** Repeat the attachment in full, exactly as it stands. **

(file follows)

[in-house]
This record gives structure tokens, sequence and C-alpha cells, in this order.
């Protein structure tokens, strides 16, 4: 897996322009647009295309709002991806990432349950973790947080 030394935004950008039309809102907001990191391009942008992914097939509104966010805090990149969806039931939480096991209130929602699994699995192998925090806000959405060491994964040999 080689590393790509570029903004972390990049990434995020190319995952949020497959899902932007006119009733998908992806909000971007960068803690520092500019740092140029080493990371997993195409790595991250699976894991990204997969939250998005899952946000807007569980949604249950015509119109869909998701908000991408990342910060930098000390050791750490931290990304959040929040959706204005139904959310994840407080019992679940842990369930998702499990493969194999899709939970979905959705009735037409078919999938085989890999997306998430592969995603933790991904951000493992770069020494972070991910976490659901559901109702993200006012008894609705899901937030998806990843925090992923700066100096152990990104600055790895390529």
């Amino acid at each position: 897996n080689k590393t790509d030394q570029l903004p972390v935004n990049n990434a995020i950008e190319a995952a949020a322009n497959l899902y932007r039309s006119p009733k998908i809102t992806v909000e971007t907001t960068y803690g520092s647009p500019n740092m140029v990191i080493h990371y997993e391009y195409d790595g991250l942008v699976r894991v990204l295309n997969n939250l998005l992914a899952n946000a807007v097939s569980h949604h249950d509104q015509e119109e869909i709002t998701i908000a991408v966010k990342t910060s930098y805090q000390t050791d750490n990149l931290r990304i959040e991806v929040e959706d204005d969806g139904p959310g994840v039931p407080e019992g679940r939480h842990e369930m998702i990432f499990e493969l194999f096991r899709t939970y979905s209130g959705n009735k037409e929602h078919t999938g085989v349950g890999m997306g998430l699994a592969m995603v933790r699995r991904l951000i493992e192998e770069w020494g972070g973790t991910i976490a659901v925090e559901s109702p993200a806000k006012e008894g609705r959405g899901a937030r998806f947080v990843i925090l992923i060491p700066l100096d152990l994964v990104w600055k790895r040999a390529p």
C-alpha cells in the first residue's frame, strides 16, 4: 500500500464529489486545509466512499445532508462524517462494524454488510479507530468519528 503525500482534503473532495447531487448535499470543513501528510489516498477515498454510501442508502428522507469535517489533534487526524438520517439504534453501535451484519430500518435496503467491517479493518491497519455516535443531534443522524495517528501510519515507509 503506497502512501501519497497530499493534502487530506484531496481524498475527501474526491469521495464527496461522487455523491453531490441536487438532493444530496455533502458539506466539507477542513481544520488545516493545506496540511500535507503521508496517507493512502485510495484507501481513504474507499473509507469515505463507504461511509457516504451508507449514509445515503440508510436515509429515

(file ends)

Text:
[in-house]
This record gives structure tokens, sequence and C-alpha cells, in this order.
């Protein structure tokens, strides 16, 4: 897996322009647009295309709002991806990432349950973790947080 030394935004950008039309809102907001990191391009942008992914097939509104966010805090990149969806039931939480096991209130929602699994699995192998925090806000959405060491994964040999 080689590393790509570029903004972390990049990434995020190319995952949020497959899902932007006119009733998908992806909000971007960068803690520092500019740092140029080493990371997993195409790595991250699976894991990204997969939250998005899952946000807007569980949604249950015509119109869909998701908000991408990342910060930098000390050791750490931290990304959040929040959706204005139904959310994840407080019992679940842990369930998702499990493969194999899709939970979905959705009735037409078919999938085989890999997306998430592969995603933790991904951000493992770069020494972070991910976490659901559901109702993200006012008894609705899901937030998806990843925090992923700066100096152990990104600055790895390529």
């Amino acid at each position: 897996n080689k590393t790509d030394q570029l903004p972390v935004n990049n990434a995020i950008e190319a995952a949020a322009n497959l899902y932007r039309s006119p009733k998908i809102t992806v909000e971007t907001t960068y803690g520092s647009p500019n740092m140029v990191i080493h990371y997993e391009y195409d790595g991250l942008v699976r894991v990204l295309n997969n939250l998005l992914a899952n946000a807007v097939s569980h949604h249950d509104q015509e119109e869909i709002t998701i908000a991408v966010k990342t910060s930098y805090q000390t050791d750490n990149l931290r990304i959040e991806v929040e959706d204005d969806g139904p959310g994840v039931p407080e019992g679940r939480h842990e369930m998702i990432f499990e493969l194999f096991r899709t939970y979905s209130g959705n009735k037409e929602h078919t999938g085989v349950g890999m997306g998430l699994a592969m995603v933790r699995r991904l951000i493992e192998e770069w020494g972070g973790t991910i976490a659901v925090e559901s109702p993200a806000k006012e008894g609705r959405g899901a937030r998806f947080v990843i925090l992923i060491p700066l100096d152990l994964v990104w600055k790895r040999a390529p």
C-alpha cells in the first residue's frame, strides 16, 4: 500500500464529489486545509466512499445532508462524517462494524454488510479507530468519528 503525500482534503473532495447531487448535499470543513501528510489516498477515498454510501442508502428522507469535517489533534487526524438520517439504534453501535451484519430500518435496503467491517479493518491497519455516535443531534443522524495517528501510519515507509 503506497502512501501519497497530499493534502487530506484531496481524498475527501474526491469521495464527496461522487455523491453531490441536487438532493444530496455533502458539506466539507477542513481544520488545516493545506496540511500535507503521508496517507493512502485510495484507501481513504474507499473509507469515505463507504461511509457516504451508507449514509445515503440508510436515509429515